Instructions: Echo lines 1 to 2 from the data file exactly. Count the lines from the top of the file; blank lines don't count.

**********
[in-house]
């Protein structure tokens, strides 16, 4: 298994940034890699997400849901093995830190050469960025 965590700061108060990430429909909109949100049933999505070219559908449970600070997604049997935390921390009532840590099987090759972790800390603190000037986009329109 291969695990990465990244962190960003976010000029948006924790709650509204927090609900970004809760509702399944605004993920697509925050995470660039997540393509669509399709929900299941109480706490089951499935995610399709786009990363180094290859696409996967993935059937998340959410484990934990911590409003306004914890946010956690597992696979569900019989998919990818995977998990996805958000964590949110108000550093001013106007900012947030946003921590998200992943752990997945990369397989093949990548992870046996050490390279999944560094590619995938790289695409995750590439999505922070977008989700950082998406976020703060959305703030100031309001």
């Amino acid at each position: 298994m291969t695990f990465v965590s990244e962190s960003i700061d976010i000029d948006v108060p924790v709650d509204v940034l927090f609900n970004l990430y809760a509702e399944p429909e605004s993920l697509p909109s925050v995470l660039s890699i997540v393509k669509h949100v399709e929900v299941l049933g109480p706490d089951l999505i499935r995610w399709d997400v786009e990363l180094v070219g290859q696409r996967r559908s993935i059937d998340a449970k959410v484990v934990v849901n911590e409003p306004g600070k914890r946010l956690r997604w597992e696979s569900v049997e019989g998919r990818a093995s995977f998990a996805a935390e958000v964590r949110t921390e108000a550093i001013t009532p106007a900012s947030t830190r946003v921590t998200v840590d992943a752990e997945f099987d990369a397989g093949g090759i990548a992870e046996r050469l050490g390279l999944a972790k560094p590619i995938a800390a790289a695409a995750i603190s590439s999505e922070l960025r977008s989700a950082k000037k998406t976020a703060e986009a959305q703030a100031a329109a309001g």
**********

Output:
[in-house]
């Protein structure tokens, strides 16, 4: 298994940034890699997400849901093995830190050469960025 965590700061108060990430429909909109949100049933999505070219559908449970600070997604049997935390921390009532840590099987090759972790800390603190000037986009329109 291969695990990465990244962190960003976010000029948006924790709650509204927090609900970004809760509702399944605004993920697509925050995470660039997540393509669509399709929900299941109480706490089951499935995610399709786009990363180094290859696409996967993935059937998340959410484990934990911590409003306004914890946010956690597992696979569900019989998919990818995977998990996805958000964590949110108000550093001013106007900012947030946003921590998200992943752990997945990369397989093949990548992870046996050490390279999944560094590619995938790289695409995750590439999505922070977008989700950082998406976020703060959305703030100031309001």